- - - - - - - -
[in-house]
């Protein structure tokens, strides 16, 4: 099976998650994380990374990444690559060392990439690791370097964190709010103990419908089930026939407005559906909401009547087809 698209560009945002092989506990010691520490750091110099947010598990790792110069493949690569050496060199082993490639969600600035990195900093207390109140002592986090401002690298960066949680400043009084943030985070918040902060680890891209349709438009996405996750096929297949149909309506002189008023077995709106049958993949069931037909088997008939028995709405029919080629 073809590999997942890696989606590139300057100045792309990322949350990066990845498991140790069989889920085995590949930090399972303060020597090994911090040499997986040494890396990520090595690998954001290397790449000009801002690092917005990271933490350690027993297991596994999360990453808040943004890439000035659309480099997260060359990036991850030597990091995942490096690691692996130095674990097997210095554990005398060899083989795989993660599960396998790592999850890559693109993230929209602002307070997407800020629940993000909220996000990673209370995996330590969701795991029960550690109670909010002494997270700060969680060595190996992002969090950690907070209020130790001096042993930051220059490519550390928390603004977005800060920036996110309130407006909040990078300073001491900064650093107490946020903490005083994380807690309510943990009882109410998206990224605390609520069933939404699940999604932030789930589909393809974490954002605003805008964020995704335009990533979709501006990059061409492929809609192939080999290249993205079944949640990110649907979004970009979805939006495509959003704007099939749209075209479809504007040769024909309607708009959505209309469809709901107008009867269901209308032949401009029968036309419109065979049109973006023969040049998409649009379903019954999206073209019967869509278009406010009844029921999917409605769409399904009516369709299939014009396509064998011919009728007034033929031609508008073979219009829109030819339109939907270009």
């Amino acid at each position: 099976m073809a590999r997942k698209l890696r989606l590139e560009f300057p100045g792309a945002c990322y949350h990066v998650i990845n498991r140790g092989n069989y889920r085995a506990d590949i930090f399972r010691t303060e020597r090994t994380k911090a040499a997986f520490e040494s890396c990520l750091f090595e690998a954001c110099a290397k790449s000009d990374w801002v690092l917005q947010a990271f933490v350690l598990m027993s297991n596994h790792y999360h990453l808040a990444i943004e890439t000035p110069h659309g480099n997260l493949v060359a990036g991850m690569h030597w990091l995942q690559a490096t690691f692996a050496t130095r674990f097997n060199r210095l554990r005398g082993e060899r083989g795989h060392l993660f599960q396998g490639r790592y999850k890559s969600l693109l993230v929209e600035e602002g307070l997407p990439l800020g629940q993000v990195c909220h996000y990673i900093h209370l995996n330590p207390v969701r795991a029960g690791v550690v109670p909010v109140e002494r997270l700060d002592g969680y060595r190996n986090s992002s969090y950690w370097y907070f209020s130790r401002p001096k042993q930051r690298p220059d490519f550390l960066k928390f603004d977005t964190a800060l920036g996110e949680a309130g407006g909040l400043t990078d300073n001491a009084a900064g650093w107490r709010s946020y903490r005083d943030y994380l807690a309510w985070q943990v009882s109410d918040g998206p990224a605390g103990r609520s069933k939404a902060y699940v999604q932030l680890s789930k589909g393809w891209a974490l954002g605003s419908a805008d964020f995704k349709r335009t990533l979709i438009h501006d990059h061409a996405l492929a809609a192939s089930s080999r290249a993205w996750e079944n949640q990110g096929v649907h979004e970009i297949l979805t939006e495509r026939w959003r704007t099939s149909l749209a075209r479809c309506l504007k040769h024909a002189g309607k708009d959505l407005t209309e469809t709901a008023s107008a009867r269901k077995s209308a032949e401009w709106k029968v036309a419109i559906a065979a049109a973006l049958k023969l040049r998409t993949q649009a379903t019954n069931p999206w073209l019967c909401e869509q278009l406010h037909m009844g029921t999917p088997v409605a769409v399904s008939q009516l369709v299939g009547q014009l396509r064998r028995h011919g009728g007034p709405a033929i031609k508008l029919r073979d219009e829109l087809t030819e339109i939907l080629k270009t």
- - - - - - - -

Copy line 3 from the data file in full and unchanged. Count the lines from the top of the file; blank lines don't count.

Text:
């Amino acid at each position: 099976m073809a590999r997942k698209l890696r989606l590139e560009f300057p100045g792309a945002c990322y949350h990066v998650i990845n498991r140790g092989n069989y889920r085995a506990d590949i930090f399972r010691t303060e020597r090994t994380k911090a040499a997986f520490e040494s890396c990520l750091f090595e690998a954001c110099a290397k790449s000009d990374w801002v690092l917005q947010a990271f933490v350690l598990m027993s297991n596994h790792y999360h990453l808040a990444i943004e890439t000035p110069h659309g480099n997260l493949v060359a990036g991850m690569h030597w990091l995942q690559a490096t690691f692996a050496t130095r674990f097997n060199r210095l554990r005398g082993e060899r083989g795989h060392l993660f599960q396998g490639r790592y999850k890559s969600l693109l993230v929209e600035e602002g307070l997407p990439l800020g629940q993000v990195c909220h996000y990673i900093h209370l995996n330590p207390v969701r795991a029960g690791v550690v109670p909010v109140e002494r997270l700060d002592g969680y060595r190996n986090s992002s969090y950690w370097y907070f209020s130790r401002p001096k042993q930051r690298p220059d490519f550390l960066k928390f603004d977005t964190a800060l920036g996110e949680a309130g407006g909040l400043t990078d300073n001491a009084a900064g650093w107490r709010s946020y903490r005083d943030y994380l807690a309510w985070q943990v009882s109410d918040g998206p990224a605390g103990r609520s069933k939404a902060y699940v999604q932030l680890s789930k589909g393809w891209a974490l954002g605003s419908a805008d964020f995704k349709r335009t990533l979709i438009h501006d990059h061409a996405l492929a809609a192939s089930s080999r290249a993205w996750e079944n949640q990110g096929v649907h979004e970009i297949l979805t939006e495509r026939w959003r704007t099939s149909l749209a075209r479809c309506l504007k040769h024909a002189g309607k708009d959505l407005t209309e469809t709901a008023s107008a009867r269901k077995s209308a032949e401009w709106k029968v036309a419109i559906a065979a049109a973006l049958k023969l040049r998409t993949q649009a379903t019954n069931p999206w073209l019967c909401e869509q278009l406010h037909m009844g029921t999917p088997v409605a769409v399904s008939q009516l369709v299939g009547q014009l396509r064998r028995h011919g009728g007034p709405a033929i031609k508008l029919r073979d219009e829109l087809t030819e339109i939907l080629k270009t």